Full-Day Kindergarten Expansions and Maternal Employment
Early Career Research Award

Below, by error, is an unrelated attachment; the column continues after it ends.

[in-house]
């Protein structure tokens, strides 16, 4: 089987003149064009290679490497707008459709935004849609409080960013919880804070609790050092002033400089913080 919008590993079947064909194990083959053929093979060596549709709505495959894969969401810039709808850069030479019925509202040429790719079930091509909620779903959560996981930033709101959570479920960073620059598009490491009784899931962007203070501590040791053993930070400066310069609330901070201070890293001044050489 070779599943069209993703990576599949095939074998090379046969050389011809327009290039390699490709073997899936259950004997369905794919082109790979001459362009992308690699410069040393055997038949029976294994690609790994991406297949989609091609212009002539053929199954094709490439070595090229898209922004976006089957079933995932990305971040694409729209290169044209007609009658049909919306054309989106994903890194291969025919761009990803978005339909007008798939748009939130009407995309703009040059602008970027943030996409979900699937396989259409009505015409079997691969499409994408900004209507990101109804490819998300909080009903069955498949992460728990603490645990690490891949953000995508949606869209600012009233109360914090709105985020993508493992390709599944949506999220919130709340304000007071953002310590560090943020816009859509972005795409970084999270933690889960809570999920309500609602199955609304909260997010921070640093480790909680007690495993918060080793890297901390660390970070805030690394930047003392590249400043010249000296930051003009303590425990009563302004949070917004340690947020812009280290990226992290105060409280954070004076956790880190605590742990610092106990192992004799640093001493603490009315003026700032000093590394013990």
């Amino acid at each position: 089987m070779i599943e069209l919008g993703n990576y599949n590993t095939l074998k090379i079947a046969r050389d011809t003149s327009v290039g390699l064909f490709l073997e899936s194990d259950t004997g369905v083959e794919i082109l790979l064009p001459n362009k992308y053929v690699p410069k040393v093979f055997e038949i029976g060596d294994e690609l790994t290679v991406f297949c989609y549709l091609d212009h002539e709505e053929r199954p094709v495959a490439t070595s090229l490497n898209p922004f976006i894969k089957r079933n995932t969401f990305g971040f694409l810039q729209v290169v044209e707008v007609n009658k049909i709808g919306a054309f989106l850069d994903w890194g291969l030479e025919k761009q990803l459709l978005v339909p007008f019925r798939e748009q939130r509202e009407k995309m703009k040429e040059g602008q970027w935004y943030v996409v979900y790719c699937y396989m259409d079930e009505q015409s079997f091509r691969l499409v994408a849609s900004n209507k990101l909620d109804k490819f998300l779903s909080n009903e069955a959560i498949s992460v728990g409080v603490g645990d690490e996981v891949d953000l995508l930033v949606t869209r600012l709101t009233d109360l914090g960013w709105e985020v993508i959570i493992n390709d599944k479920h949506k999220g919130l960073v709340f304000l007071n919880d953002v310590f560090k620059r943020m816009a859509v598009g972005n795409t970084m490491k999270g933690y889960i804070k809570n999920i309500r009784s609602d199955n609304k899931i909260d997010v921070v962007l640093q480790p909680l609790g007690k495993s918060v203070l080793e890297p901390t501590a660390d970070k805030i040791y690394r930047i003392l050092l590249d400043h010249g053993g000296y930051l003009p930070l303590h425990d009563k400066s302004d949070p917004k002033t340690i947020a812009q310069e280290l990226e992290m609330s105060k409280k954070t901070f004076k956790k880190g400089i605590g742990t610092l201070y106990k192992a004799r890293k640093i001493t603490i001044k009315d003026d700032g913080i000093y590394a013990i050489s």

This study explores the effect of full-day kindergarten expansions on maternal labor supply. Because full-day kindergarten provides subsidized childcare—providing approximately three additional hours of public schooling relative to half-day kindergarten—mothers may be made more available for labor market participation as a result of availability. In addition, women may avoid a disruption in their labor market attachment associated with the half-day kindergarten schedule. This project seeks to investigate both the intensive and the extensive margins of labor supply. Using event study and triple-differences methods, this study will contribute to our understanding of the factors that influence mothers’ entry into, exit out of, and attachment to the labor force. While full-day kindergarten provision has rapidly expanded in the United States, policy discourse about its availability—and other early childhood programming more broadly—has largely ignored labor force implications. In addition to evaluating the educational outcomes of such policy changes, labor market effects are clearly an important consideration in assessing their cost-effectiveness.